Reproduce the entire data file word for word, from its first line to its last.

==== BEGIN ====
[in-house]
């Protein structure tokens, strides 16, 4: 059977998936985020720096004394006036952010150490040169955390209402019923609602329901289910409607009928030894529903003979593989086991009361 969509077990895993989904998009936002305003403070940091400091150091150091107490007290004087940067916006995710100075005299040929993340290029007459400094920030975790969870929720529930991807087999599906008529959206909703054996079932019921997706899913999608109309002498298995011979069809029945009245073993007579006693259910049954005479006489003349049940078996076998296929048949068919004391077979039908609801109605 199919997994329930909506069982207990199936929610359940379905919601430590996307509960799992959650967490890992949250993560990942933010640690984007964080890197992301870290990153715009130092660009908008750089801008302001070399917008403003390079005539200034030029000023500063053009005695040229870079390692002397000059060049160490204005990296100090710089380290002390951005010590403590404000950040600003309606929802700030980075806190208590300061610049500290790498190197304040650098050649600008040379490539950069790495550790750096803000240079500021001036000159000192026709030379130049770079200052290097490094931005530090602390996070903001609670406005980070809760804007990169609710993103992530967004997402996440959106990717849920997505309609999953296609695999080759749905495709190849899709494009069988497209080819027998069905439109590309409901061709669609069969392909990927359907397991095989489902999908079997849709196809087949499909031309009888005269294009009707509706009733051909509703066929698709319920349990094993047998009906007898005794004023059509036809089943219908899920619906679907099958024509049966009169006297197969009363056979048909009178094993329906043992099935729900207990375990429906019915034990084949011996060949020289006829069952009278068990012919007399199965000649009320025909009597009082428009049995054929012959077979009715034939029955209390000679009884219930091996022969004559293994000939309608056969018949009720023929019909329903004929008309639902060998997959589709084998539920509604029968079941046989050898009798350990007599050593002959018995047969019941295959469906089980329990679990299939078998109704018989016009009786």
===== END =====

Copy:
[in-house]
């Protein structure tokens, strides 16, 4: 059977998936985020720096004394006036952010150490040169955390209402019923609602329901289910409607009928030894529903003979593989086991009361 969509077990895993989904998009936002305003403070940091400091150091150091107490007290004087940067916006995710100075005299040929993340290029007459400094920030975790969870929720529930991807087999599906008529959206909703054996079932019921997706899913999608109309002498298995011979069809029945009245073993007579006693259910049954005479006489003349049940078996076998296929048949068919004391077979039908609801109605 199919997994329930909506069982207990199936929610359940379905919601430590996307509960799992959650967490890992949250993560990942933010640690984007964080890197992301870290990153715009130092660009908008750089801008302001070399917008403003390079005539200034030029000023500063053009005695040229870079390692002397000059060049160490204005990296100090710089380290002390951005010590403590404000950040600003309606929802700030980075806190208590300061610049500290790498190197304040650098050649600008040379490539950069790495550790750096803000240079500021001036000159000192026709030379130049770079200052290097490094931005530090602390996070903001609670406005980070809760804007990169609710993103992530967004997402996440959106990717849920997505309609999953296609695999080759749905495709190849899709494009069988497209080819027998069905439109590309409901061709669609069969392909990927359907397991095989489902999908079997849709196809087949499909031309009888005269294009009707509706009733051909509703066929698709319920349990094993047998009906007898005794004023059509036809089943219908899920619906679907099958024509049966009169006297197969009363056979048909009178094993329906043992099935729900207990375990429906019915034990084949011996060949020289006829069952009278068990012919007399199965000649009320025909009597009082428009049995054929012959077979009715034939029955209390000679009884219930091996022969004559293994000939309608056969018949009720023929019909329903004929008309639902060998997959589709084998539920509604029968079941046989050898009798350990007599050593002959018995047969019941295959469906089980329990679990299939078998109704018989016009009786």